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Help re garden design - Cotswolds

 

Hello All,  We have been in our house for 3 years and although the house is a new build the back garden is large for a new house.  We are trying to decide what to do with the left hand side of the garden.  I thought of a hefty border running down the whole length of the garden with lots of large shrubs.  The left hand side is right up against our neighbours garden. Does any one need any further pictures?   


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  • bullfinchbullfinch SurreyPosts: 297
    What a lovely garden already. And what a lovely dog too.
  • Bolt123Bolt123 Posts: 8
    Sorry, the dog got into the photo (he gets into all of them tbh!).  The arches were a bit marmite but they have just been put in and there will be climbers all over them as the years go on.  We wanted something a bit modern and quirky. 
  • AnniDAnniD Posts: 6,005
    It is a lovely garden. Normally l'd suggest curved borders, but l think in view of what you already have,  l would keep it straight.
    Can you tell us what the soil is like,  is it sunny or shady ?
    Do you want evergreen shrubs, or things such as roses for some colour as well? 
    Also are you a fan of variegated shrubs ?
  • SarSpudSarSpud Posts: 46
    What do you use the garden for? Is it for entertaining, children, animals, wildlife friendly? 
    There’s lots people could suggest but knowing more about what you want to use it for helps. 
    It’s a nice garden, are you just fed up of the expanse of grass?
    You could edge the whole path with flowers, then have a path towards the left leading to more flower beds, or a pond, or a patio area, or vegetable patches. Lots of choice, it all depends on what you want to use it for 🙂
  • Bolt123Bolt123 Posts: 8

    Another picture which hopefully is clearer (see below)



  • Bolt123Bolt123 Posts: 8

    Hello,  largely sunny, garden is west facing, Soil is heavy clay and yes we like evergreen and variegated shrubs
  • Bolt123Bolt123 Posts: 8

    Thank you for the responses,  we do have a dog who uses the garden extensively!  We already have raised vegetable boxes the other side so wouldn't want any more.  Our children are grown up. 

    As the garden is the patio, then some steps and then another level I guess its rather unusual.  We are overlooking open fields which are very unlikely to be built on.



  • AnniDAnniD Posts: 6,005
    edited June 2019
     Cotoneaster franchetii is my first thought, it may be considered a bit "car park shrub" as cotoneaster are so common, but there's a good reason for that, they are tough things ! 
    Possibly holly, and also euonymus that come in various colours . I'm sure others will have suggestions.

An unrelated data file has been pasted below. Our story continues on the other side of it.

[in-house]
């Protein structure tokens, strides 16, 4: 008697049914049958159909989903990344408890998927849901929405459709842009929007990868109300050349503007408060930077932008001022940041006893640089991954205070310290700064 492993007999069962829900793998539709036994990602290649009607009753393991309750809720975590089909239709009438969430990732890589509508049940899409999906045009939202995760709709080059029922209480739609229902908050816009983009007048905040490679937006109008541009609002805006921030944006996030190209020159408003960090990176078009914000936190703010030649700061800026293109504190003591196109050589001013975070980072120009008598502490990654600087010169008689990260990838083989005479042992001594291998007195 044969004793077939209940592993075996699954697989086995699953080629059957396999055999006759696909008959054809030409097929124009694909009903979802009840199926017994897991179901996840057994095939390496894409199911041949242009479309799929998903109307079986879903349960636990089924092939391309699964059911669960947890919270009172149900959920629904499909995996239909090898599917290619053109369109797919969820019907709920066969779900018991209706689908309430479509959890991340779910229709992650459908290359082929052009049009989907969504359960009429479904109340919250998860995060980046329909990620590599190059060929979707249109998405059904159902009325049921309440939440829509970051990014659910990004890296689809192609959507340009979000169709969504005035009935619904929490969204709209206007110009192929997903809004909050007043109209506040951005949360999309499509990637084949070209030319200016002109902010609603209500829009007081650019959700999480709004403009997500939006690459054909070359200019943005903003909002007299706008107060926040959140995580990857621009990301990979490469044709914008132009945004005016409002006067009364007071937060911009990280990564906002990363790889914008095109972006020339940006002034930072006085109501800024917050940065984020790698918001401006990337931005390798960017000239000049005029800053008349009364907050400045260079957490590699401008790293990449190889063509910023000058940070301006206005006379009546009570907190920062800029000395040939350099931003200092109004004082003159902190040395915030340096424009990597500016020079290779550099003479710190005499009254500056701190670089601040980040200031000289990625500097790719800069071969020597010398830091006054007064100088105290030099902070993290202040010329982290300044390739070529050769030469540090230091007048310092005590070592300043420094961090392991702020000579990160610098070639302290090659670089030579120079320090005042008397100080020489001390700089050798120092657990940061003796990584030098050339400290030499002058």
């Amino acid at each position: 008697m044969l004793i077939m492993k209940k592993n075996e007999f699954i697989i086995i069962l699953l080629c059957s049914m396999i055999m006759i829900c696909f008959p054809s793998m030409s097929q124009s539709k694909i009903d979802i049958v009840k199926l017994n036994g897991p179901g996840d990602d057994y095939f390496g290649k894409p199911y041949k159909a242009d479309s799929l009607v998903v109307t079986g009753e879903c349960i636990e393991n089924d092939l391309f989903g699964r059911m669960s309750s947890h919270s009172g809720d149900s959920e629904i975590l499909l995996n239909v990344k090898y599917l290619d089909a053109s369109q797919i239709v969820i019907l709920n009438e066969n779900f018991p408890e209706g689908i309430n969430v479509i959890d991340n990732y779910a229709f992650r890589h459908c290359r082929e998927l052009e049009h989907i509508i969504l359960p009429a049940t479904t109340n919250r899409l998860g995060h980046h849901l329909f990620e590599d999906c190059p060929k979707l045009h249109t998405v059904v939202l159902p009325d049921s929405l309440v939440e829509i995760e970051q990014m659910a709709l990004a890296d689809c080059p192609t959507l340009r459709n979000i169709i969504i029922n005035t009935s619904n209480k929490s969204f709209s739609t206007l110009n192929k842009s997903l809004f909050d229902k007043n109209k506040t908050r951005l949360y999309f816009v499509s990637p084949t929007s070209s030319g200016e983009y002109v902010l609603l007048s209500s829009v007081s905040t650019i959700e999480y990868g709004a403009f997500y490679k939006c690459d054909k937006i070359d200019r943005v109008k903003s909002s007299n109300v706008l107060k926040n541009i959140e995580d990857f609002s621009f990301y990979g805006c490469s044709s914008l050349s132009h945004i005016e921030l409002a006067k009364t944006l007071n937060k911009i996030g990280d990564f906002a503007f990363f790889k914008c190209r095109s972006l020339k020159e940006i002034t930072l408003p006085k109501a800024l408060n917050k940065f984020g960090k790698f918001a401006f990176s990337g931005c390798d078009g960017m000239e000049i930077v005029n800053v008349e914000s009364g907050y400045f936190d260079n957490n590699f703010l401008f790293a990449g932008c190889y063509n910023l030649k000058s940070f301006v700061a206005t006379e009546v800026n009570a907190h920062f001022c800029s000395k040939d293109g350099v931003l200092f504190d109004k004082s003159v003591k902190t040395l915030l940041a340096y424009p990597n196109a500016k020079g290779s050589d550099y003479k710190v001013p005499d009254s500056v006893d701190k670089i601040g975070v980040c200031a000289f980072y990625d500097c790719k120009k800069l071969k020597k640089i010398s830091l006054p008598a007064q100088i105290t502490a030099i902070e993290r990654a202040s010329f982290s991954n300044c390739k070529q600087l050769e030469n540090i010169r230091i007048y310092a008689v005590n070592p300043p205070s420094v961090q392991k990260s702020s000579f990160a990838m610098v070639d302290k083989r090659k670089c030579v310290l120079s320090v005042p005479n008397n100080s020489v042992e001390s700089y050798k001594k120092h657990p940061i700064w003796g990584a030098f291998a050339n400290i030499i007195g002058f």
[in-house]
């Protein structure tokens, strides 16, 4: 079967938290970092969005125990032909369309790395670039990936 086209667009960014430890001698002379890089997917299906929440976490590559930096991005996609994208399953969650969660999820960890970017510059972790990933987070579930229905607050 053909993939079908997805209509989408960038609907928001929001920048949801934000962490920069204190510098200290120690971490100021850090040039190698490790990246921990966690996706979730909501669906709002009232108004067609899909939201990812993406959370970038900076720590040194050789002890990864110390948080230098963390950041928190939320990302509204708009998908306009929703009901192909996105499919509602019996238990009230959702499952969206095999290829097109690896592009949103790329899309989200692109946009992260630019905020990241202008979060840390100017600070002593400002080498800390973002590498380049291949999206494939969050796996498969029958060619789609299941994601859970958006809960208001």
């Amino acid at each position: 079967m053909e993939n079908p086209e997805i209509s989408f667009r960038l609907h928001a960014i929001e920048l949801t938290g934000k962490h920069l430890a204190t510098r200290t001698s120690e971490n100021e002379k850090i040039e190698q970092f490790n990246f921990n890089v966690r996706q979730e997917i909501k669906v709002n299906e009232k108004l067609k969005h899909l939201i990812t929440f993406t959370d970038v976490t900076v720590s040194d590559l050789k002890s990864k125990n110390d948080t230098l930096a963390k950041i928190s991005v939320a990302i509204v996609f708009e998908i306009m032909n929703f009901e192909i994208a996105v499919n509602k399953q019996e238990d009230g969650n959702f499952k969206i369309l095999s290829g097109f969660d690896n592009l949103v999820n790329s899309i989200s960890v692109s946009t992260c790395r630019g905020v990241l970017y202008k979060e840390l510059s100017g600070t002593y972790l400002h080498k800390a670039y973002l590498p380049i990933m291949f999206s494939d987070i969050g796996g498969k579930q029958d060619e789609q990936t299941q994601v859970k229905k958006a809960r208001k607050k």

By the way, I have serious garden envy !  :)
  • Lizzie27Lizzie27 Bath, SomersetPosts: 5,040
    Lovely garden! You could look at pittosporum which comes in plain green or variegated options, magnolia stellata, cotinus, shrub roses, lilac, just for starters.  
  • raisingirlraisingirl East Devon, on the Edge of Exmoor.Posts: 3,819
    Your soil is most likely quite limey, being Cotswold? Lilac is a good shout, in that case. Weigela would give you a big splash of colour about now. Philadelphus for fragrance. Roses love clay. Some viburnum might be good - tinus which is evergreen so needs some shelter from cold wind and bodnantense which is tougher, not evergreen but it is winter flowering.

    I'd suggest you form a backbone of large shrubs or small trees (amelanchier? isn't keen on too much lime so depends on your soil) and infill with grasses and herbaceous perennials. 

    If you're North Cotswolds, have you been to Hidcote? Some lovely border planting ideas there. If you're south then Westonbirt has some really lovely plant combinations and you can get dwarf versions of a lot of the plants so you can scale it down. You could also keep an eye out for tour days at Prince Charles' house at Highgrove - I've not been but I've heard good things about it  :)

    If you're high up on the western edges, by the Birdlip or Snowshill and your garden is quite open to the West,  you may find evergreens are quite hard to keep alive, apart from the really tough ones like juniper and holly. Cold winds can burn the leaves off even quite hardy plants, IME.
    But if you're somewhere over the East, or down in the Stroud Valleys, where it's a bit kinder, you'll be able to grow a much wider range of things.
    “This isn't life in the fast lane, it's life in the oncoming traffic.”
    ― Terry Pratchett
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